United States District Court, D. New Jersey
MATTER comes before the Court on the parties'
competing motions for summary judgment. The Court declined to
hear oral argument pursuant to Rule 78 of the Federal Rules
of Civil Procedure and, for the reasons set forth below,
denies Plaintiff's motion and grants Defendants'
case arises out of what may charitably be described as a
fraught relationship between Plaintiff, a former Councilwoman
for the Borough of Mount Arlington, and her counterparts in
governance, the Council and Mayor, during Plaintiff's
tenure on the Council. Plaintiff is a resident of the Borough
of Mount Arlington who developed an interest in local
politics-an interest that led her first to join the Concerned
Active Residents of Mount Arlington (CARMA) and then to run
successfully for a seat on the Council. (Def. Statement of
Facts, ECF No. 35-2, Pl. Resp. to Def. Statement of Facts,
ECF No. 40, ¶¶ 1-3, 8, 11-25.) Plaintiff assumed
her seat in 2011 and, soon thereafter, certain points of
contention developed among the parties, including whether
Plaintiff improperly discussed confidential law enforcement
contract negotiations with her husband, id.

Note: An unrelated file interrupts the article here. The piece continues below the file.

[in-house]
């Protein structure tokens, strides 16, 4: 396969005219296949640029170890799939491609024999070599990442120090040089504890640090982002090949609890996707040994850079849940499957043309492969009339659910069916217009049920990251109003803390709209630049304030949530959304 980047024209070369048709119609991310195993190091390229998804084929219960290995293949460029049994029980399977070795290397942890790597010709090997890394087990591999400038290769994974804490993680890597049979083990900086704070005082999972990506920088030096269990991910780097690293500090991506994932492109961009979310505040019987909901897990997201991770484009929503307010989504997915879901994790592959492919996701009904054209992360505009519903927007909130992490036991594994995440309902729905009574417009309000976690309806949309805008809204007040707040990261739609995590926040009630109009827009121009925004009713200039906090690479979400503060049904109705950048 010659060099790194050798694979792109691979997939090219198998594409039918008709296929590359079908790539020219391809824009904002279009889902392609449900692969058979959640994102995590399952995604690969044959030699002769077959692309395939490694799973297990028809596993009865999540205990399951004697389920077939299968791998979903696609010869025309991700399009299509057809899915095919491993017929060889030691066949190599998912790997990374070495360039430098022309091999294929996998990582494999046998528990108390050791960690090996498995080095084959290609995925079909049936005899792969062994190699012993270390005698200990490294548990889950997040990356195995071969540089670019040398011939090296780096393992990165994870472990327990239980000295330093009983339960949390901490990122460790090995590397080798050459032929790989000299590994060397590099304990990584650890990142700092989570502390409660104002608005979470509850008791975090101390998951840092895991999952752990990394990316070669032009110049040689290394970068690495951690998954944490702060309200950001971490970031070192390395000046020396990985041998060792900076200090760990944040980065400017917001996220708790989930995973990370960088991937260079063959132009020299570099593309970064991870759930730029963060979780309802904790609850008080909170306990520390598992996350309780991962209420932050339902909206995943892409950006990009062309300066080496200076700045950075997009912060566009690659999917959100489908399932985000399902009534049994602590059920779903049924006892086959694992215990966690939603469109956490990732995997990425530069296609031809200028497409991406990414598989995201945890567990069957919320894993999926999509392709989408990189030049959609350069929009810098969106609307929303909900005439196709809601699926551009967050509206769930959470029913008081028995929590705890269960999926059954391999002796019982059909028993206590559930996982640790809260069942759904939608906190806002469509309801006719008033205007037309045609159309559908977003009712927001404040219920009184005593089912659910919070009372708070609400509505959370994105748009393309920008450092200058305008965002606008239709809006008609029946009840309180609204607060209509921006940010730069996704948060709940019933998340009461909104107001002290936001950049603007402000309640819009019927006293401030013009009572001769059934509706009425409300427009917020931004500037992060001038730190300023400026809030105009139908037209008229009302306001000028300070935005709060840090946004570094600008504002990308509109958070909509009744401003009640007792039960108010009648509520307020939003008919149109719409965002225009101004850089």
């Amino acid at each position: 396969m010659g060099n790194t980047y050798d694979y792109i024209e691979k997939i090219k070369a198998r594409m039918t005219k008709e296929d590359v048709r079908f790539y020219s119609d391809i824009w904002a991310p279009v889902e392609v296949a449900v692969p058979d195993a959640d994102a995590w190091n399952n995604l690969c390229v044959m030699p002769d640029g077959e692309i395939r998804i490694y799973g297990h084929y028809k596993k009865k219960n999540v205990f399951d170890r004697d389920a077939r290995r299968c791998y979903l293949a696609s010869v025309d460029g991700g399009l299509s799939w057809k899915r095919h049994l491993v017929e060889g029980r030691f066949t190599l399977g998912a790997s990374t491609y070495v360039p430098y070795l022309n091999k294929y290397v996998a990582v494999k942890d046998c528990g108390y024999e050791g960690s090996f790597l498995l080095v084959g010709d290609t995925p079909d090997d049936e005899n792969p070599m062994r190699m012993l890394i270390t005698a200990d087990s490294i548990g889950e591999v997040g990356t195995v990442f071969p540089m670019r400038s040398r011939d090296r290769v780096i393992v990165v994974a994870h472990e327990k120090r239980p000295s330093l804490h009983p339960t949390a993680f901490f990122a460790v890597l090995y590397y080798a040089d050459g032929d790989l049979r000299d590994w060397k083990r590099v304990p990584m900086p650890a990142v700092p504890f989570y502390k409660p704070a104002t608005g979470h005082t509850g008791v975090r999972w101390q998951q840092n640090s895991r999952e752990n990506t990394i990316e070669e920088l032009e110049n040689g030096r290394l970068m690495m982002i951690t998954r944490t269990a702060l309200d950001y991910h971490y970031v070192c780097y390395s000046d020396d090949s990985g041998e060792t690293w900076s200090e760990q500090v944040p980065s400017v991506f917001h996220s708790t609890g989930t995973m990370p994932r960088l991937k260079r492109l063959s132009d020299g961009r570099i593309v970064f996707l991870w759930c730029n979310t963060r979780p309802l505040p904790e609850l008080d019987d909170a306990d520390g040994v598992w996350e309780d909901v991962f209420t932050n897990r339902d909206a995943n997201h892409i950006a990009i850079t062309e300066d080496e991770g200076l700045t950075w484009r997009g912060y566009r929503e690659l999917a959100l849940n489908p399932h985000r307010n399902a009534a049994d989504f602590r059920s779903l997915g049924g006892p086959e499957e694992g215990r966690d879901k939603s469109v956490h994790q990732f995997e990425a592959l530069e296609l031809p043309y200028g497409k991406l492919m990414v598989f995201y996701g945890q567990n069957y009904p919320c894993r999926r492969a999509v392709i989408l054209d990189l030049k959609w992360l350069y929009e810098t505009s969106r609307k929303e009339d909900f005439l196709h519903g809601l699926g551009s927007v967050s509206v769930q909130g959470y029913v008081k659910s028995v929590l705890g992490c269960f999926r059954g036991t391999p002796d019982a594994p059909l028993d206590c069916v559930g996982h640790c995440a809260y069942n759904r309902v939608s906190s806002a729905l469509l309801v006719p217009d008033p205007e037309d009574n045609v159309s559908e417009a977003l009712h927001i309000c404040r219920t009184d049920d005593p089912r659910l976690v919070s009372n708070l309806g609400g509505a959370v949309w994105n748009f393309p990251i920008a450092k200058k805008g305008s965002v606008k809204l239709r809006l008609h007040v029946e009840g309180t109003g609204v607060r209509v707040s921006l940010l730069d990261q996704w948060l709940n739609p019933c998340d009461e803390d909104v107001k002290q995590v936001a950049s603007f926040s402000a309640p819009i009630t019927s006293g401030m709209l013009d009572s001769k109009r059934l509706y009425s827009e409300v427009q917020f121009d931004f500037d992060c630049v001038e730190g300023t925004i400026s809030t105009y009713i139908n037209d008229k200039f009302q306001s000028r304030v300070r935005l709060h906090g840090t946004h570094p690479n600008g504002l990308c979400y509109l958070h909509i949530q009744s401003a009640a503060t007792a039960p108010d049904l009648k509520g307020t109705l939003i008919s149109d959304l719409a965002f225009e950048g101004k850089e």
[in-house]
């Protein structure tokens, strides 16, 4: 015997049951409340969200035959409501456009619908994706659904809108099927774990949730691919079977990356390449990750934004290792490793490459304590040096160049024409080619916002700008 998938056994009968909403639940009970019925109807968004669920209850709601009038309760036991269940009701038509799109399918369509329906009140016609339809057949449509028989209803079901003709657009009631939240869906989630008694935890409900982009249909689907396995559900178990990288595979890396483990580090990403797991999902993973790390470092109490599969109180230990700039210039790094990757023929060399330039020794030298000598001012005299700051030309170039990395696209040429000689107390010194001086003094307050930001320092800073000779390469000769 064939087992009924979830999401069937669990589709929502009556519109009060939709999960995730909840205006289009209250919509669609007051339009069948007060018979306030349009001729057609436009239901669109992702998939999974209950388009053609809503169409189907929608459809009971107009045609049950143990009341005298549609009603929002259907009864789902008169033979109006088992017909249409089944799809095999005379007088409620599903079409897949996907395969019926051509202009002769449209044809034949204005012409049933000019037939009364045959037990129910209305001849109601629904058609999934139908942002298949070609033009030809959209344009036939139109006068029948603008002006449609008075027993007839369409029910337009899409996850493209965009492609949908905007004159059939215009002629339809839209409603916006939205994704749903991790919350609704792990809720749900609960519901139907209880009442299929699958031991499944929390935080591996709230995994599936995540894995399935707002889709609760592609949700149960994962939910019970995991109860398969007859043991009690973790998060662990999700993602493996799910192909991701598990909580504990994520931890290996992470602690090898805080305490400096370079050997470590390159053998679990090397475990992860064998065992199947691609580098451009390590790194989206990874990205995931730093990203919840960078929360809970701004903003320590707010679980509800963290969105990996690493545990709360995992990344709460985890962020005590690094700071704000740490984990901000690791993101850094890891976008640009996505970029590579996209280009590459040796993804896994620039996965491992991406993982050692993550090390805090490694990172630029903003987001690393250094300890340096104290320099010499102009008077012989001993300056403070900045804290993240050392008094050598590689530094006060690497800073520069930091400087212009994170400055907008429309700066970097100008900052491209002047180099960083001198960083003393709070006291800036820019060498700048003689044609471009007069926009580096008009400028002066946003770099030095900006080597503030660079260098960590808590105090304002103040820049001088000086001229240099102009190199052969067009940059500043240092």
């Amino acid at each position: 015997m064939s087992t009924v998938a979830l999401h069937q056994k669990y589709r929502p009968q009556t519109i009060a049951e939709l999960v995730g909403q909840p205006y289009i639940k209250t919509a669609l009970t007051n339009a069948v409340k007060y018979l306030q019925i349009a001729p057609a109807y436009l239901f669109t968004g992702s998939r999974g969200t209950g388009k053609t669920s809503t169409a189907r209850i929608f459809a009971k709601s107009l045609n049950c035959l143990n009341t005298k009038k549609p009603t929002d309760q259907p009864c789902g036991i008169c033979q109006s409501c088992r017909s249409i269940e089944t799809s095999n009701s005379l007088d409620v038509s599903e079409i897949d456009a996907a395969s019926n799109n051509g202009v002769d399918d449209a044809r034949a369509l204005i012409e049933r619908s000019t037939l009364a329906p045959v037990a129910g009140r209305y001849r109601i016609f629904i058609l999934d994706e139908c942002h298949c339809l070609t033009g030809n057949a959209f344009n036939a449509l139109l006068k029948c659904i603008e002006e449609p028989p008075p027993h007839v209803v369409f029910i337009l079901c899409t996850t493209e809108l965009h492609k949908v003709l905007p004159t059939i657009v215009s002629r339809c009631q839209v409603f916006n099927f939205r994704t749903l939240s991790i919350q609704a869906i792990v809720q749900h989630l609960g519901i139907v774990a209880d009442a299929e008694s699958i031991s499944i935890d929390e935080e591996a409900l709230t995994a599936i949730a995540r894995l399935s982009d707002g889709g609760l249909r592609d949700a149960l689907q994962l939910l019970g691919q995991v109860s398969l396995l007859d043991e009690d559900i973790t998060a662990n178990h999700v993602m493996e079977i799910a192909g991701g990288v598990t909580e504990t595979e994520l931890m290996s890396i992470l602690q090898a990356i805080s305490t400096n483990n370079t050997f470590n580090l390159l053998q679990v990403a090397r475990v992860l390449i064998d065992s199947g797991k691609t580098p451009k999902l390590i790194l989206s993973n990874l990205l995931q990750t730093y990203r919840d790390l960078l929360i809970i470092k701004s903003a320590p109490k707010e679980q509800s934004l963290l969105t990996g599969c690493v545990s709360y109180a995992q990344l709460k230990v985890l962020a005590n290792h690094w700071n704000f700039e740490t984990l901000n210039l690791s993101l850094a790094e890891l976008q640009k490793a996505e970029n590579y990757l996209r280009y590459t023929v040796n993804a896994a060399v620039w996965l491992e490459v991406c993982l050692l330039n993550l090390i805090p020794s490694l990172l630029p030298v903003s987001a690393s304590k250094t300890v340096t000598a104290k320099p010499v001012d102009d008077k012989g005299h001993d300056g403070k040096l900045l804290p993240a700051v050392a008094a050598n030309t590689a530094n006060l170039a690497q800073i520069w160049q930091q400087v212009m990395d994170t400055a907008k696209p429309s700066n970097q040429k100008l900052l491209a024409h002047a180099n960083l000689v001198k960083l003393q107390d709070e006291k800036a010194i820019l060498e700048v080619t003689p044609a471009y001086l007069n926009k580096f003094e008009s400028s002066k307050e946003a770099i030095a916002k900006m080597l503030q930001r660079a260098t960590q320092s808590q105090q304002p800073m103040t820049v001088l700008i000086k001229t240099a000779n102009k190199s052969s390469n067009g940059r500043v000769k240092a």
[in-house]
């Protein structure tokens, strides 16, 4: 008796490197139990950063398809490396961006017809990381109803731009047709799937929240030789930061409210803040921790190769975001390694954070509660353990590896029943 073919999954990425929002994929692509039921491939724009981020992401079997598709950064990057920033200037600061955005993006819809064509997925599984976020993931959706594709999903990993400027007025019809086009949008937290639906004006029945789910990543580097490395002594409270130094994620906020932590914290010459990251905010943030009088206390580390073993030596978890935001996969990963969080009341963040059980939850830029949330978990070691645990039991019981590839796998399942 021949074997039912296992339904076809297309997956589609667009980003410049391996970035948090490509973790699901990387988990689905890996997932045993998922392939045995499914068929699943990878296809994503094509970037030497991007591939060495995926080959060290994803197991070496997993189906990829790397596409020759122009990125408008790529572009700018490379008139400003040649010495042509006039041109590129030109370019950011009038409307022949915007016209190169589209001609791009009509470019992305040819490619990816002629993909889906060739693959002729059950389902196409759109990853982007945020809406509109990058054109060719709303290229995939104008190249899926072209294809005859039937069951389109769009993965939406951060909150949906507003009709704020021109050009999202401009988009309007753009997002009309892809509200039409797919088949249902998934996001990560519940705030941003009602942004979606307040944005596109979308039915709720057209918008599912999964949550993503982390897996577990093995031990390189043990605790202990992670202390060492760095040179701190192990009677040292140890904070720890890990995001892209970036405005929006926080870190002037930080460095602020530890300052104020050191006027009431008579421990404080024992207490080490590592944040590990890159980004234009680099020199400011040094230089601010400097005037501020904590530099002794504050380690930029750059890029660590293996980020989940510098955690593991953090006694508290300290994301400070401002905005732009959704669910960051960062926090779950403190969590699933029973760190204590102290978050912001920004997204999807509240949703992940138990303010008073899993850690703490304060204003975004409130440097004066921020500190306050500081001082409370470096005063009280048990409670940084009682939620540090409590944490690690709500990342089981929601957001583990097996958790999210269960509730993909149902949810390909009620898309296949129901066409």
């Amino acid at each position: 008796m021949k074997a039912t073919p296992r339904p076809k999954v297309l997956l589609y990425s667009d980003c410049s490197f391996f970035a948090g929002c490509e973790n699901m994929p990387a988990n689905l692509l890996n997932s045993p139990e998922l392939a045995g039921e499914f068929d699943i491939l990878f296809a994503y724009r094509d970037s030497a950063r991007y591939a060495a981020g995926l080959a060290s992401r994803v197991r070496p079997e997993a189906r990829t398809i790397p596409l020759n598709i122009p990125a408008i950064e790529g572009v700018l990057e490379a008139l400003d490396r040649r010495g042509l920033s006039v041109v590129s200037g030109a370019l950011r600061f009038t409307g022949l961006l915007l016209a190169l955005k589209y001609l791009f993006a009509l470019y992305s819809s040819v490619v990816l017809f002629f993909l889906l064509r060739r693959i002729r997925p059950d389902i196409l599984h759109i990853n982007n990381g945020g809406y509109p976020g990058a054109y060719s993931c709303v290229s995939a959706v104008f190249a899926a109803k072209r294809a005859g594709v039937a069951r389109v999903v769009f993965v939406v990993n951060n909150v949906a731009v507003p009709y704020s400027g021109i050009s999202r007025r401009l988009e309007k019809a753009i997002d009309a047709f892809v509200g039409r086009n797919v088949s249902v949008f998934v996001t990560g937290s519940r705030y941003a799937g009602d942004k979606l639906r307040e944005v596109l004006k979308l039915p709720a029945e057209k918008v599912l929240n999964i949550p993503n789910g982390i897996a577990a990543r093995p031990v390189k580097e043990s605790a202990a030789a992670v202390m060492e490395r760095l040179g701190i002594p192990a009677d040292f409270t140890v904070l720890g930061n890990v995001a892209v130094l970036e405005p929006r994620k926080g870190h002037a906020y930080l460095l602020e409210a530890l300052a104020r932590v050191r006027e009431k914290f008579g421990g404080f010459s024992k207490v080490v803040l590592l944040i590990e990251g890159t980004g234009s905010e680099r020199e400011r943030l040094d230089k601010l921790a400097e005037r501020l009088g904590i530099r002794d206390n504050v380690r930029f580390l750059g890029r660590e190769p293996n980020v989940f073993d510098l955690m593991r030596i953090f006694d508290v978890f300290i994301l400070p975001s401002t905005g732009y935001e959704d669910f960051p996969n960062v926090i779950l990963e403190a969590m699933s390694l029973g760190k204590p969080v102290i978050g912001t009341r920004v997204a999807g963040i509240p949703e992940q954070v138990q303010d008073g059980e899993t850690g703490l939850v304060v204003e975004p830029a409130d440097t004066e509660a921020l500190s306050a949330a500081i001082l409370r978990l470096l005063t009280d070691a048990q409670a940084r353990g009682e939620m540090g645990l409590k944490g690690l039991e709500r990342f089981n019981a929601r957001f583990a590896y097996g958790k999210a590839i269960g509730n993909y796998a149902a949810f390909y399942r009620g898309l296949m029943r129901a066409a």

¶¶ 28-41, and whether Plaintiff improperly applied
to positions within the Borough while holding her position on
the Council. (Pl. Statement of Facts, ECF No. 36-4, Def.
Resp. to Pl. Statement of Facts, ECF No. 39-2, ¶¶
11-12.) In addition, from late 2013 through 2014, Plaintiff
took issue with Defendants' conduct and made the
following allegations of wrongdoing to the Morris County
Prosecutor's Office (MCPO): Defendants discussed public
session issues during closed executive sessions; the Mayor
violated the Mount Arlington sign ordinance with respect to
posting campaign signs; Defendants attended a public hearing
in a neighboring town. (Def. Statement of Facts, ECF No.
35-2, Pl. Resp. to Def. Statement of Facts, ECF No. 40,
¶¶ 42-43, 46-48, 54, 57.) While the parties dispute
the finer details of the complaints, bases therefor, and
investigations undertaken by authorities, no charges or
penalties resulted from the allegations. (Id.,
¶¶ 44, 48-51, 55, 58, 64-66.)
with meetings held in August and November of 2014,
id., ¶¶ 60, 68, Defendants on December 16
issued Resolution No. 2014-151, “A Resolution of
Censure of Council Member Paula Danchuk by the Mayor and
Council of the Borough of Mount Arlington, in the County of
Morris, State of New Jersey” (the Censure). (Def.
Motion, Ex. B., Censure, ECF No. 35-5; Pl. Motion, Ex. A,
Censure, ECF No. 36-5.) The Censure provided that Defendants
chose to censure Plaintiff “in lieu of filing a
Complaint with the Local Finance Board for allegations of
violations of the Local Government Ethics Law in order to
avoid the expense of expending additional Borough funds; to
cease the perpetuation of the discussion of these issues; and
to memorialize the issues taken with Council Member Paula
Danchuk.” (Id., at 1.) The Censure offered a